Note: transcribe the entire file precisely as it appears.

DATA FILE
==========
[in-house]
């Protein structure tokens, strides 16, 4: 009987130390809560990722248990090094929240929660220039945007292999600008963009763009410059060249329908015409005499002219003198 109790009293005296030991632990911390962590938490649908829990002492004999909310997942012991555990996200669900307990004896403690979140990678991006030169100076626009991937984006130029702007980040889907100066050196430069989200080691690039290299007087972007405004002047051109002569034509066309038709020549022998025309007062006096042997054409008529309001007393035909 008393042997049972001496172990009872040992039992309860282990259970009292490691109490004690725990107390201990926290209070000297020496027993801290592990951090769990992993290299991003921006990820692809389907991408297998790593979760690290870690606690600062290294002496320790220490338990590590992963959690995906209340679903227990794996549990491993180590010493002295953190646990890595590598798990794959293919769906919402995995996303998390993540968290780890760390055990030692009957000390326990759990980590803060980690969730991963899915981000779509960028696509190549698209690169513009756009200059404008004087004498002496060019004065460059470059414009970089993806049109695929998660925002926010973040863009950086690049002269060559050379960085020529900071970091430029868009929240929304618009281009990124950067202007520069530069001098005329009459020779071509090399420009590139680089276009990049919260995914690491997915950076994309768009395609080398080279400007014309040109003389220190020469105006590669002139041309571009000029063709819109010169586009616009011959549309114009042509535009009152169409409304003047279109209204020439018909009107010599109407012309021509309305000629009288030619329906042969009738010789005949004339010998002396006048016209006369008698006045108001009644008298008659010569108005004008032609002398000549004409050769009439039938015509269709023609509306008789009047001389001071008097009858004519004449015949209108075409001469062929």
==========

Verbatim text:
[in-house]
């Protein structure tokens, strides 16, 4: 009987130390809560990722248990090094929240929660220039945007292999600008963009763009410059060249329908015409005499002219003198 109790009293005296030991632990911390962590938490649908829990002492004999909310997942012991555990996200669900307990004896403690979140990678991006030169100076626009991937984006130029702007980040889907100066050196430069989200080691690039290299007087972007405004002047051109002569034509066309038709020549022998025309007062006096042997054409008529309001007393035909 008393042997049972001496172990009872040992039992309860282990259970009292490691109490004690725990107390201990926290209070000297020496027993801290592990951090769990992993290299991003921006990820692809389907991408297998790593979760690290870690606690600062290294002496320790220490338990590590992963959690995906209340679903227990794996549990491993180590010493002295953190646990890595590598798990794959293919769906919402995995996303998390993540968290780890760390055990030692009957000390326990759990980590803060980690969730991963899915981000779509960028696509190549698209690169513009756009200059404008004087004498002496060019004065460059470059414009970089993806049109695929998660925002926010973040863009950086690049002269060559050379960085020529900071970091430029868009929240929304618009281009990124950067202007520069530069001098005329009459020779071509090399420009590139680089276009990049919260995914690491997915950076994309768009395609080398080279400007014309040109003389220190020469105006590669002139041309571009000029063709819109010169586009616009011959549309114009042509535009009152169409409304003047279109209204020439018909009107010599109407012309021509309305000629009288030619329906042969009738010789005949004339010998002396006048016209006369008698006045108001009644008298008659010569108005004008032609002398000549004409050769009439039938015509269709023609509306008789009047001389001071008097009858004519004449015949209108075409001469062929």